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Decision and Policy Analysis Research Area – DAPA

Jack of all Trades

Coffee with: Jeimar Tapasco

Jeimar Tapasco is an economist, working within the Decision and Policy Analysis section of CIAT. He, together with several of CIAT’s research teams and individual researchers, is working on four different projects at the moment.

The first one is in collaboration with BID and is a climate change analysis of Latin-American smallholder famers. This analysis is done through modelling of climate change and five crops in the Latin-American region. The second part of the project refers to laboratory trials to determinate the impact of high temperatures on maize and beans. The final part of this project is all about communicating the results: how these results should be communicated; how they can influence the general vision on agriculture and climate change in Colombia and how they can give general recommendations for the policies of Latin America and the Caribbean. For this project we work closely together with the Soils team and with the Climate Modelling team.

For the second project we are working with CORPOICA in the risk reduction and adaptation in Colombia. This research is mostly in the area of technological recommendations. Some techniques are not applicable to all producers and farmers, so we are trying to decide which technology is best and most convenient for which farmer and which circumstance. We are grouping the different producers there are and the different needs they have. Here we do a comparative benefits-analysis on which technology fits which group of farmers. This project is done without other teams within CIAT, for it’s a smaller project.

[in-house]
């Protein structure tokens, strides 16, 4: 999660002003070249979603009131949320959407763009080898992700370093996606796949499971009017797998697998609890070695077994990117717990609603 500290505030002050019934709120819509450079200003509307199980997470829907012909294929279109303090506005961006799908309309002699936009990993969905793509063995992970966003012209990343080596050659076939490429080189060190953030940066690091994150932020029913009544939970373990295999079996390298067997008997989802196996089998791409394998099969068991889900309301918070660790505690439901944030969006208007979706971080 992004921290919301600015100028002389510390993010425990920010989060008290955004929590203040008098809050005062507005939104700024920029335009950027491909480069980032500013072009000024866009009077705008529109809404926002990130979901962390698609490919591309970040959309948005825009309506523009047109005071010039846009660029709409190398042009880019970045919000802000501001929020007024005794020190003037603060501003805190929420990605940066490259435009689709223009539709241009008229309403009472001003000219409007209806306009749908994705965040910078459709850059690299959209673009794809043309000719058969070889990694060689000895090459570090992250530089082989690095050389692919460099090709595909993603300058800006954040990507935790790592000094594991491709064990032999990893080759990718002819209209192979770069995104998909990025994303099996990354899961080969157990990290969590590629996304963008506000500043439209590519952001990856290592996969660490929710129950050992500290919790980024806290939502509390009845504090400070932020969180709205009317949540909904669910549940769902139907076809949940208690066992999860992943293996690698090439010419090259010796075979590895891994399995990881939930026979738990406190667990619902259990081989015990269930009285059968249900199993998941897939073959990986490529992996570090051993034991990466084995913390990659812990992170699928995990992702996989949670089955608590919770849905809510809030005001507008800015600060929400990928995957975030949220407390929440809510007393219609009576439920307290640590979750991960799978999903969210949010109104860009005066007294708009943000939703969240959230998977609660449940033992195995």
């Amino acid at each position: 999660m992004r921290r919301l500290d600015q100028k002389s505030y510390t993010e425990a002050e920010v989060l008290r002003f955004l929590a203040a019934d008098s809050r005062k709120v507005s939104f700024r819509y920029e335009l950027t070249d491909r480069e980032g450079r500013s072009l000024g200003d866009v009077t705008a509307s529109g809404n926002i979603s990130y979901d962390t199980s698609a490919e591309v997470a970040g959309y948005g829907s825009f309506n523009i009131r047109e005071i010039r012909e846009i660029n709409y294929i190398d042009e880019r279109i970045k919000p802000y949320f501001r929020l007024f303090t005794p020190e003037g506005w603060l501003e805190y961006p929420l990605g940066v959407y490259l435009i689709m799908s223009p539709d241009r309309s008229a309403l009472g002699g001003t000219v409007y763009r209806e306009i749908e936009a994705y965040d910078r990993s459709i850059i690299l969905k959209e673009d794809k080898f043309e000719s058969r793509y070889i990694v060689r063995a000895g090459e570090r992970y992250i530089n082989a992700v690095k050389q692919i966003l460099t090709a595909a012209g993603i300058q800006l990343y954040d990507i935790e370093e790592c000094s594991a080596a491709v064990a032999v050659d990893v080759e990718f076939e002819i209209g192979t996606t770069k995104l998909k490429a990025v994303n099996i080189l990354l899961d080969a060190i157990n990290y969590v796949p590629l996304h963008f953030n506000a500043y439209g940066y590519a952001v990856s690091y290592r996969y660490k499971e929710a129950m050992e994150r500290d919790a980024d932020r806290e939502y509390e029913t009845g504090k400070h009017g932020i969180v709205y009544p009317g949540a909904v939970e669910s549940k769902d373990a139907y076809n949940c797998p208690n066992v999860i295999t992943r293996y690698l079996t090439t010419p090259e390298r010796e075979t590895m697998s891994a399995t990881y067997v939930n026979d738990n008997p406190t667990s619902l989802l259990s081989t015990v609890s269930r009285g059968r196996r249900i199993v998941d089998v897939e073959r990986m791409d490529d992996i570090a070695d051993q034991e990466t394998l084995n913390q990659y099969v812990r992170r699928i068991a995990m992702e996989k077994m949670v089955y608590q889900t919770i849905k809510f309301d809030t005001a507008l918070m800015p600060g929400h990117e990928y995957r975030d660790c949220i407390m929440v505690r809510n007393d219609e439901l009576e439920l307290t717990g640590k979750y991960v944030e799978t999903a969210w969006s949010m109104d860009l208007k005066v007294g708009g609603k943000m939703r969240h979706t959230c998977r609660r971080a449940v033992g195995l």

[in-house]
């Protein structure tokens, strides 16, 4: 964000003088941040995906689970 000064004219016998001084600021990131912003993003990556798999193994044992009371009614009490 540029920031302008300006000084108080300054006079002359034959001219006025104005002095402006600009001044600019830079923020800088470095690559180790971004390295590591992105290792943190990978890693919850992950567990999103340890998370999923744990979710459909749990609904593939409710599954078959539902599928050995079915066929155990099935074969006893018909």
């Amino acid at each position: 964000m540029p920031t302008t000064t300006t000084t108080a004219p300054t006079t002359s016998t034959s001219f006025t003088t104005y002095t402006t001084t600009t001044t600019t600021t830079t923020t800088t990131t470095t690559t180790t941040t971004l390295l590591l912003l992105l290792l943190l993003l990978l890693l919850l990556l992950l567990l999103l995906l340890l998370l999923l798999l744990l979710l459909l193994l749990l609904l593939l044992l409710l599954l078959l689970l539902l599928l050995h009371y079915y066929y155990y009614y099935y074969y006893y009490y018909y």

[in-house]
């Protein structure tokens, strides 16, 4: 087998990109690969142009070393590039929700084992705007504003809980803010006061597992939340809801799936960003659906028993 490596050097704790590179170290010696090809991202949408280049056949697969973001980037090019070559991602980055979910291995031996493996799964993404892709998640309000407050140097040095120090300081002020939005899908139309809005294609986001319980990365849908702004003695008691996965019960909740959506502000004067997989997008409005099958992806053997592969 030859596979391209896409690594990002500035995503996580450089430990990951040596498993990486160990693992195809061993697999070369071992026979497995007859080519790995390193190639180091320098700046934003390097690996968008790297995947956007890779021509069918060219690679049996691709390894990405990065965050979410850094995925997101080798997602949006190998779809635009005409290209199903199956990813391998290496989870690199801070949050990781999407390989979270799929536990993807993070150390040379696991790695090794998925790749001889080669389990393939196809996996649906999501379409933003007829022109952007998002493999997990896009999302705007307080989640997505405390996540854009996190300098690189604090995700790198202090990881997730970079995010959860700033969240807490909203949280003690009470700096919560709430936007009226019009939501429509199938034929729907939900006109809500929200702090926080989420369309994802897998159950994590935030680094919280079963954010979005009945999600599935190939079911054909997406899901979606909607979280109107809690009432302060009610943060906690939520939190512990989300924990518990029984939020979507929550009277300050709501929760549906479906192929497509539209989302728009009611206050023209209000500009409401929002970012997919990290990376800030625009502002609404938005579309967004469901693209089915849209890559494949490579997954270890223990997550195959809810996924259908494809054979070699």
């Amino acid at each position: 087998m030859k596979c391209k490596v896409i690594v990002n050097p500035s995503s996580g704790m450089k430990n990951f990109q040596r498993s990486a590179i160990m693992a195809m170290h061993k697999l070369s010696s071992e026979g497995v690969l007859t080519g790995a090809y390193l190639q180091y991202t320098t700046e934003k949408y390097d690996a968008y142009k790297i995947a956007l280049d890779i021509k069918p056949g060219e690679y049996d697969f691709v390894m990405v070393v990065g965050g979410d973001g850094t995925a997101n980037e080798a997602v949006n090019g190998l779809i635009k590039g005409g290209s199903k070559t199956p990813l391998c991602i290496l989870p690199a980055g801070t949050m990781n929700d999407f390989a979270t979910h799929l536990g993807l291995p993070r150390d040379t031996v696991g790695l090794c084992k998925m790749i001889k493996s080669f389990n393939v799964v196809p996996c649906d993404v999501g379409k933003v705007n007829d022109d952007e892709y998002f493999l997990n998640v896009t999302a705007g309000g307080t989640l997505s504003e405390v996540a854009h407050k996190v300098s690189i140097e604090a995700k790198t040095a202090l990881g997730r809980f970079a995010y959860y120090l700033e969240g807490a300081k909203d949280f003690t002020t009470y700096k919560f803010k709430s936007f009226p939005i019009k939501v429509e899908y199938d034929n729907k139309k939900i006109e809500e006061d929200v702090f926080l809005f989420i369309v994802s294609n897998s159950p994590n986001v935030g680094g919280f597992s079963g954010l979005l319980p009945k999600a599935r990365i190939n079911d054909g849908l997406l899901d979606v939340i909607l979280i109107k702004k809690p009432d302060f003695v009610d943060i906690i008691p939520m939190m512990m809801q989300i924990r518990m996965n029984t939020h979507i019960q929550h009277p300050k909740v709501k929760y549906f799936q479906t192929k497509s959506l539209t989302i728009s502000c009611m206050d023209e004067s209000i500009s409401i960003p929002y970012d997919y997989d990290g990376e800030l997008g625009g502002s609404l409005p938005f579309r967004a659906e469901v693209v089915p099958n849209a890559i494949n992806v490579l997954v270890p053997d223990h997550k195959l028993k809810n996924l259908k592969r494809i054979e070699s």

Photocredit: Gian Betancourt

Photocredit: Gian Betancourt

The third project is led by the Ministry of Agriculture on agro climatic risks and the different uses of natural resources. The agreement with the Ministry is focused at looking how to implement tools for the development of environmentally sustainable policies from the Ministry for the small holder sector. The implementation of these tools is done with the direct involvement of small and middle sizes farmers.

The agreement focuses at 7 specific crops: rice, beans, fruits, maize, potato, palm and yucca. Together with agroforestry systems, there will be researchers in 14 Colombian departments that represent the different regions that Colombia is made up off: Caribbean, Pacific, Coffee region, Andean region and the highlands.  With the generate information, an element for a focused intervention will be developed that counteracts the effects of climate variability. The researchers in this project will work on the development of tools to help the management of agro climatic risks, to close the productive gaps, to try out new genetic materials and to find mechanisms for the efficient use of natural resources such as Payments for Environmental Services (PSA), and the Nationally Appropriate Mitigation Actions (NAMA). Within this, the estimation of the hydraulic and carbon footprint are of mayor importance to understand the efficiency of the use of different crops and production sistems recources. See more here.